This is the third in a series of posts about politics in Israel. To view the earlier posts in the series click these links:
1. Celebrating Israel 2. Middle East, not Middle Earth
This year I befriended a Palestinian man named Sayid who, in the words of our landlady, "comes begging for work every now and then." We had been told by our landlady that we could trust him, though it took us a while to understand what it means for an upper-middle class Jew to trust a working class Palestinian. He won't hurt you, he won't steal anything from you; but don't let him in the house unless absolutely necessary, and don't trust the details of things he says.
In the beginning he seemed to lie to us, or at least he stretched the truth in irritating ways. Certainly he viewed us as money machines, and his job was to extract as much from us as possible. But over time, as he saw that I respect him as a human being and that I want to help him but that I do not have the financial resources to solve his problems, he and I developed a deeper level of mutual trust.
Sayid is the father of five children. The oldest is a teenager with severe developmental problems, who lives in an Arab boarding school for the disabled. His second child's growth seems delayed, and she is being treated at Hadassah hospital (Israel's premiere hospital, named for the Jewish women's organization that funds it.) His youngest child is still a toddler.
In talking to Sayid, it seems everything he does is for the sake of his five children. They live hand to mouth; many days Sayid himself eats nothing. His capacity for physical hardship astounds me. He can work in the hot sun for hours on end, with nothing in his belly but a cup of coffee and nicotine from his cigarette. More than once he has told me his electricity was disconnected, or he has no water this month and has to borrow from neighbors. Not long ago at a particularly desperate time he was talking about selling his refrigerator; I don't know if he went through with it.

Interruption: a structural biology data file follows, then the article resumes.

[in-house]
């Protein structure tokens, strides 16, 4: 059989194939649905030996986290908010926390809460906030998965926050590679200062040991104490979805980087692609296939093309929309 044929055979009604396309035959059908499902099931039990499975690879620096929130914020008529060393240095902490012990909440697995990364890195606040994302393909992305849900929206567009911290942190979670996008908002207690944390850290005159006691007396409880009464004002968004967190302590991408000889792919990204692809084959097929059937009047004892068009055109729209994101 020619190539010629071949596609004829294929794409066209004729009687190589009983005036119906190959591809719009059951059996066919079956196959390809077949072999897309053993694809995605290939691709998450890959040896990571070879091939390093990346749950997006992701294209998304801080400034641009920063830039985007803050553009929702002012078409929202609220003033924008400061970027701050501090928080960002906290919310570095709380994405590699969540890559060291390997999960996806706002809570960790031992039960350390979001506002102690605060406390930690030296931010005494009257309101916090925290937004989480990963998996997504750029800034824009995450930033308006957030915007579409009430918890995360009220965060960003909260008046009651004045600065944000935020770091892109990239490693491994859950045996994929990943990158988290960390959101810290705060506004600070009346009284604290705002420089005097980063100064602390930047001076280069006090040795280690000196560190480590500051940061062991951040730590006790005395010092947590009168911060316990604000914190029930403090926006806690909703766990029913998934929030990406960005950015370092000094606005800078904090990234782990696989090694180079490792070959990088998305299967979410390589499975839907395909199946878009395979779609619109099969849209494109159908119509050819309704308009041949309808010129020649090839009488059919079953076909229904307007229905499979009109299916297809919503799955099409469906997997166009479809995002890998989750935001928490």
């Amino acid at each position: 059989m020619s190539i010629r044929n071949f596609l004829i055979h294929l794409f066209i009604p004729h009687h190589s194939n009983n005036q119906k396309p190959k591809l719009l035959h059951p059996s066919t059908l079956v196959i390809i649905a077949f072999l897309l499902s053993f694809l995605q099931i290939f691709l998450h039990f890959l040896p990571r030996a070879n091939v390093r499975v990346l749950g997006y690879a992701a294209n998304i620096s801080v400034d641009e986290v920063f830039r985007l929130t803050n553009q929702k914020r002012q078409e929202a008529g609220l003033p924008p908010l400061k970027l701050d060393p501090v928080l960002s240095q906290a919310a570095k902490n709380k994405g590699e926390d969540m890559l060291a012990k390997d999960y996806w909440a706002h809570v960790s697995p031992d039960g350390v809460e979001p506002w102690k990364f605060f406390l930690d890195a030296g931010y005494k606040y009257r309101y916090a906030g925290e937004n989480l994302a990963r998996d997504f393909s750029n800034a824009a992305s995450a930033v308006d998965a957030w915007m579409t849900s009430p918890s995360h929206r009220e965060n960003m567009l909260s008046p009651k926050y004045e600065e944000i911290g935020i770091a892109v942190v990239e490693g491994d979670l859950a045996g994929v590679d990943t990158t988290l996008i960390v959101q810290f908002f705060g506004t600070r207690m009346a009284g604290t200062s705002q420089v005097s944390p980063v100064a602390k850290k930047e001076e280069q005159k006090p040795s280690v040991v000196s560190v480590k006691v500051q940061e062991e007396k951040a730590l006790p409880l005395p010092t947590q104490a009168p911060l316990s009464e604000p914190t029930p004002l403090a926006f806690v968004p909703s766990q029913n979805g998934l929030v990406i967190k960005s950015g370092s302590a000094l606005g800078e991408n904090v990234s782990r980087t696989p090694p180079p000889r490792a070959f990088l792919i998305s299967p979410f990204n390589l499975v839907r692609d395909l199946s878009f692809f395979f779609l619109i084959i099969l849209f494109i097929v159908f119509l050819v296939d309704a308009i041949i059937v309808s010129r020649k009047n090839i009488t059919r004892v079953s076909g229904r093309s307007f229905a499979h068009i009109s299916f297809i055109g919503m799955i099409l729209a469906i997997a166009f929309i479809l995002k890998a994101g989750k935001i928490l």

Sayid hates coming to Jerusalem. He walks the streets searching for work, in constant fear of the police, as he has no work permit and could be jailed. On more than one occasion he has been hauled into the police station at a time when he was not engaged in work, he was kept standing on his feet for several hours and then set free. To anyone involved with working class Hispanic communities in America, this should all sound familiar. But Sayid keeps coming back, because on the days he finds work here he can expect to earn at least 40 NIS an hour -- that's about $11. A full day of hard labor in the Palestinian territories, working from 8AM to 5PM with no lunch break, earns him just 70 NIS in total. (I confirmed these numbers with other sources.)
A few months back, Sayid's wife left him. She told him, "This is no way to live," and she took the baby and ran to her father's house. Eventually she returned to her husband, but in the immediate aftermath of her departure Sayid came to me, desperate for work. He talked to me for almost an hour, telling me of the humiliations he suffers on a daily basis. He kept repeating two phrases, אני בן אדם, "I am a human being", I want to be treated as a human being, and אין לי, "I do not have" -- I do not have land to build a store, I do not have an education to get a salaried job, my wife has never worked for money and I don't have anyone who can share my financial burden. "All my children's needs, they all fall on my shoulders," he told me. As he spoke, his voice grew more and more desperate. And though I was sitting alone with him in my living room, and I trust him that he would never hurt me, still it was not hard to imagine that desperation turning to violence -- if the atmosphere were ripe, and if someone lit a spark.
This is the third in a series of comments about the political situation in Israel. To read the next comment in the series, click here.